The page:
The IceCube Observatory carries the distinction of being the most remote astronomical facility on Earth. Anchored deeply in the ice of Antarctica, in the very definition of the middle of nowhere, the IceCube installation features a high-tech particle neutrino detector designed to search for one of the most elusive particles in the universe.
Neutrinos are the subatomic cousins of electrons. They’re ghostly shadows with no electric charge and an infinitesimal mass. They avoid interactions with matter, which makes them extremely difficult to detect.
Nevertheless, we are swimming in an invisible soup of them every moment of our lives. They are one of the essential elements of creation and have been here since the start. Many astrophysicists believe that dark matter is comprised of primordial neutrinos left over from shortly after the Big Bang, which if true would make them the most common type of particle in the universe.
Electrons and neutrinos both belong to a class of particles called leptons. Leptons are involved with the weak nuclear force, which governs decay in atomic nuclei and creates brand new particles as a result of the transformation. It is in these patterns of decay that neutrinos are formed, and detecting their presence gives scientists a glimpse into the fundamental processes of creation and destruction.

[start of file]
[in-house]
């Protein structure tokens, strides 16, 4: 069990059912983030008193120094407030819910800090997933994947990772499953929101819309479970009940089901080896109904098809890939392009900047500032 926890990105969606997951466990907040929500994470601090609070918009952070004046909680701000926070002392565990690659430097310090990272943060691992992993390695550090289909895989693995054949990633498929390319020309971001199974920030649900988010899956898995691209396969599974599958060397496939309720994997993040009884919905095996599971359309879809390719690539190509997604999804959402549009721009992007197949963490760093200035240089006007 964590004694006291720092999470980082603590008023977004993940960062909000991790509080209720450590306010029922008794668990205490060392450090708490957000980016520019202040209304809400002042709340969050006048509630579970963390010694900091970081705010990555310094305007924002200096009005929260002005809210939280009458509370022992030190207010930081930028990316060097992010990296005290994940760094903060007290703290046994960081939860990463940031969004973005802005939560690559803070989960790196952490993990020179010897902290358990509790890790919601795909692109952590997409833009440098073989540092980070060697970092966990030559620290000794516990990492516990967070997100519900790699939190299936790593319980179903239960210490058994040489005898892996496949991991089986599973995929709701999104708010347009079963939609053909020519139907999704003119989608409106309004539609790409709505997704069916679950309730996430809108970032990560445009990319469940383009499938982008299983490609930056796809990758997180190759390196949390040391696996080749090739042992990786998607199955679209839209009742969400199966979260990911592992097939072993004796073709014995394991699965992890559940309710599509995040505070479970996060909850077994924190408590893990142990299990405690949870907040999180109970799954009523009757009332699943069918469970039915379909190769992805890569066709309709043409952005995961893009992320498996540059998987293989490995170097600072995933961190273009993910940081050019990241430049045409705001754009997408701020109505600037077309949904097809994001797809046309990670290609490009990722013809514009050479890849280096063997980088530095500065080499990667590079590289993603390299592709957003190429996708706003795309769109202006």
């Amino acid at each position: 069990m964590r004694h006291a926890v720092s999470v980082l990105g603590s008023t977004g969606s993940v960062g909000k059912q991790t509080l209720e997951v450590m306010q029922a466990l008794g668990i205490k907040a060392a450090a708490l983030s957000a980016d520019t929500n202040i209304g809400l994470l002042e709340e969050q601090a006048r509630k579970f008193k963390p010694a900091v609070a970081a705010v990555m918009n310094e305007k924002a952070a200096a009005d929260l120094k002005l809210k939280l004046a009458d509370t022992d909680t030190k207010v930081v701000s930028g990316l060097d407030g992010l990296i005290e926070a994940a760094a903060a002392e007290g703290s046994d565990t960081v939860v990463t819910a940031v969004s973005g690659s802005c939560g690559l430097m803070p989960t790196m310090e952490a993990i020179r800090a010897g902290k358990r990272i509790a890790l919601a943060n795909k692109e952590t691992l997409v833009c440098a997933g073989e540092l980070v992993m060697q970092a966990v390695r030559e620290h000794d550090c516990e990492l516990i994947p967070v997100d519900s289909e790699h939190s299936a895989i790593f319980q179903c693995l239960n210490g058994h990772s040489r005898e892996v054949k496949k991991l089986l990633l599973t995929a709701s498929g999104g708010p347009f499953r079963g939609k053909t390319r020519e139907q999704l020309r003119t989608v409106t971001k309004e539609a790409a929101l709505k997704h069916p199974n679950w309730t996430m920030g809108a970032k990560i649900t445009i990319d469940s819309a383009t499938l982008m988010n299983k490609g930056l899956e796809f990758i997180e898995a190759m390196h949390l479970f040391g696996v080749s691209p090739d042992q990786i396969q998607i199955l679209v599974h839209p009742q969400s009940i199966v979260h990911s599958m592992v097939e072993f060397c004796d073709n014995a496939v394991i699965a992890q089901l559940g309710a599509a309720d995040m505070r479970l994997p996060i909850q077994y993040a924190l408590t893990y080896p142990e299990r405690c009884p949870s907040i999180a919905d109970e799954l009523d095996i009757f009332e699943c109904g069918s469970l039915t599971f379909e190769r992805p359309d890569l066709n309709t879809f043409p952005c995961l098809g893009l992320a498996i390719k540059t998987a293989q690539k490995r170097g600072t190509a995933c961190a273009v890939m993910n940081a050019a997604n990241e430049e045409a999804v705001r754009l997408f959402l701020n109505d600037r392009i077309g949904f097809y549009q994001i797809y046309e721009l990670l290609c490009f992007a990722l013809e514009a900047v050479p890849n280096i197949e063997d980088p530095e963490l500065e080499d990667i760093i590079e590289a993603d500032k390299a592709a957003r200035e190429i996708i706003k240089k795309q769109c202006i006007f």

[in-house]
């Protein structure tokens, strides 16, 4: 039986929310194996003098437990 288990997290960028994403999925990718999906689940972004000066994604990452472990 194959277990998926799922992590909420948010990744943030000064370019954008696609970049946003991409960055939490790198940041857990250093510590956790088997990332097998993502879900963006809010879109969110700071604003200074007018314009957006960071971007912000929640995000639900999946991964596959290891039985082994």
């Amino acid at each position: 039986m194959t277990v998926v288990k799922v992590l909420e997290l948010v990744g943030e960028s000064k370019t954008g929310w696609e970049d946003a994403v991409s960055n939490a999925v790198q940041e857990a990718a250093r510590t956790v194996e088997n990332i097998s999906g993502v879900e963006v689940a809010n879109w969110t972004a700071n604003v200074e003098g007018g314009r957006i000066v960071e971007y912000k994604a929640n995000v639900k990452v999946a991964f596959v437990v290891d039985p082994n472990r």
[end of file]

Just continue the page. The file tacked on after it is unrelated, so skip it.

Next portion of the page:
Unlike light particles, neutrinos can escape from even the densest environments. For example, neutrinos from a supernova called 1987A reached the Earth three hours before the light particles emitted, carrying enormous energies harvested from that space-time-ripping event.
The arrival of these types of neutrinos was expected at the IceCube Observatory, and hunting for such particles was one of the main reasons why the facility was erected. But IceCube researchers were not prepared for what they found during a routine survey of data in 2012.